The Czech and Slovak Heritage Garden at the National Czech & Slovak Museum & Library did very well in its first year. Many visitors were able to learn about and see the varieties growing in the garden, within sight of the Sleger Immigrant Home. The home is the museum’s largest artifact, and was built in the late 19th century in the New Bohemia/Czech Village area of Cedar Rapids. It has been a treasured part of the museum’s collection since the early 1990s when it was moved to the NCSML. The house was restored and furnished in the style of an early 20th century Czech-American home, and was the inspiration for the heritage garden project. Tours of the Sleger Immigrant Home have often included mention of the root cellar, which likely would have held produce from a backyard garden. Until 2016, the NCSML did not have a garden to assist with this narrative.
With the help of Marissa, the Heritage Garden Intern, the museum was able to get started growing and sharing heritage vegetables, and to begin telling the food stories that are such an important part of anyone’s family history and heritage. Research about local and international Czech and Slovak food history, including collecting memories of food traditions shared by NCSML oral history project interviewees, was compiled by Marissa to enhance next year’s garden-related programming. If you’re a fan of food (and it is suspected that you are), keep an eye on the NCSML’s events calendar in 2017!
It is now autumn, which means that the spring and summer gardening seasons are over. The garden has been harvested and is being prepared for winter. A special thank you to Marissa for her dedication and hard work!
An update from heritage garden intern Marissa:
“Happy fall, everyone! This will be my last garden blog post of the year. The month of September was full of harvesting and preparing the Czech and Slovak Heritage Garden for winter. I picked the remaining cabbages early on in the month and continued to harvest many Slava and Czech tomatoes. What is pretty incredible is that the Czech tomato variety can grow fruits that are larger than both my fists balled together (and also have a really pretty pink hue to them). At times, they were so big that the vine could barely support their weight. The Giant Czechoslovakian Kohlrabi definitely lived up to its name, too! It was a really rewarding experience for me to watch the garden that I worked hard on during these last months grow and thrive.
Due to the Cedar River flooding at the end of September, I ended up having to harvest a lot of the kohlrabi, peppers, and tomatoes prematurely, thinking that the flood would wipe out the whole garden. Fortunately, there was no damage to the garden due to the immense preparation efforts taken by the city of Cedar Rapids. As of right now, the garden will be cultivated in the same location next year.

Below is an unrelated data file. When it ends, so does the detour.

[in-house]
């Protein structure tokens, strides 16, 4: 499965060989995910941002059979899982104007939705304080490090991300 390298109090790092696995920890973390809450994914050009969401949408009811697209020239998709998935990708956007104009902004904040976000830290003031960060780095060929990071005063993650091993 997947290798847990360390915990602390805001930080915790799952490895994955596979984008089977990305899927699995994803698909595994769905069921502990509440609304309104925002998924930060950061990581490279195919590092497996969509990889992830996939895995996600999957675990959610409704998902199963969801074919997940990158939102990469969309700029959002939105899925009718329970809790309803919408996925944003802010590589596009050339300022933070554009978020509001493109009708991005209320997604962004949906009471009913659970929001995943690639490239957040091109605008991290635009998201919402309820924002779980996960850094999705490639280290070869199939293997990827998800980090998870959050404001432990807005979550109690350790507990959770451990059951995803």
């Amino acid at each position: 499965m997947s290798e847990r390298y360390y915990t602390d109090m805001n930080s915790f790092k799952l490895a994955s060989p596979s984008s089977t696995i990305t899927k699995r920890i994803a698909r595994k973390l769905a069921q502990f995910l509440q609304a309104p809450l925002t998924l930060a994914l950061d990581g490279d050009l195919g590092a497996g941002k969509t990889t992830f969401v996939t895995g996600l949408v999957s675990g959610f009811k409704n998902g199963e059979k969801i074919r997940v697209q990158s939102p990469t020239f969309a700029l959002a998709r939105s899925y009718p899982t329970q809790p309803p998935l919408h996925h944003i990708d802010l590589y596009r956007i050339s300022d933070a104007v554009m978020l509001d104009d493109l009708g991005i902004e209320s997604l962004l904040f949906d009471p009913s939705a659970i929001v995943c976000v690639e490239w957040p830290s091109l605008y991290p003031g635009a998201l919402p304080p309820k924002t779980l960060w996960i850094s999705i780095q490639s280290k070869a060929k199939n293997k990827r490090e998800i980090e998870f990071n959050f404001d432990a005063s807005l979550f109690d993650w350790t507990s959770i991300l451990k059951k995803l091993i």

The NCSML has been donating almost all of our harvest to the Catherine McAuley Center’s food pantry this year, and we hope to donate a large portion of the harvest in 2017 as well. Next year we’re also hoping to host even more fun garden events for visitors to be able to pick, eat, and learn about the things that we grow in the garden. Additionally, I am very excited to announce that I will be returning in 2017 to manage the Czech and Slovak Heritage Garden, and will be able pick up right where I left off this season. I’m hoping to grow some garlic and beets next year to see how they fare in our little plot!
Along with more interactive involvement with the garden for museum visitors, I’m planning on holding some educational workshops involving seed saving, canning, sauerkraut making, seed bomb making, the importance of pollinators, and making fairy gardens. I hope to see you in the garden next spring!”
Thank you to our Czech and Slovak Heritage Garden sponsors for making this year’s growing season, and planning for next year’s garden and programs, possible: Alliant Energy, Rockwell Collins, Lu & Katherine Svoboda, Carey & Terry Downs Gibson, Carol Vavra, Seed Savers Exchange, and Silos & Smokestacks National Heritage Area.
I work in the Ely Public Library and we have many vintage seeds to give away. We had one of the first Seed Librarys in Iowa. Many of our seeds came from the Seed Savers in Decorah. You are welcome to come here and get some seeds for next spring. We also have many books about saving seeds, canning, preserving, etc. that you might be interested in. Leroy’s (who works in your Cz. Library) wife, Paula works in our library also. They could direct you to our library. Hope to see you. Dobry den, Carolyn Wilson from Ely Public Library
Thanks very much for this information, and for your kind offer of seeds! We may be in touch as the next growing season draws near.
Director of Programs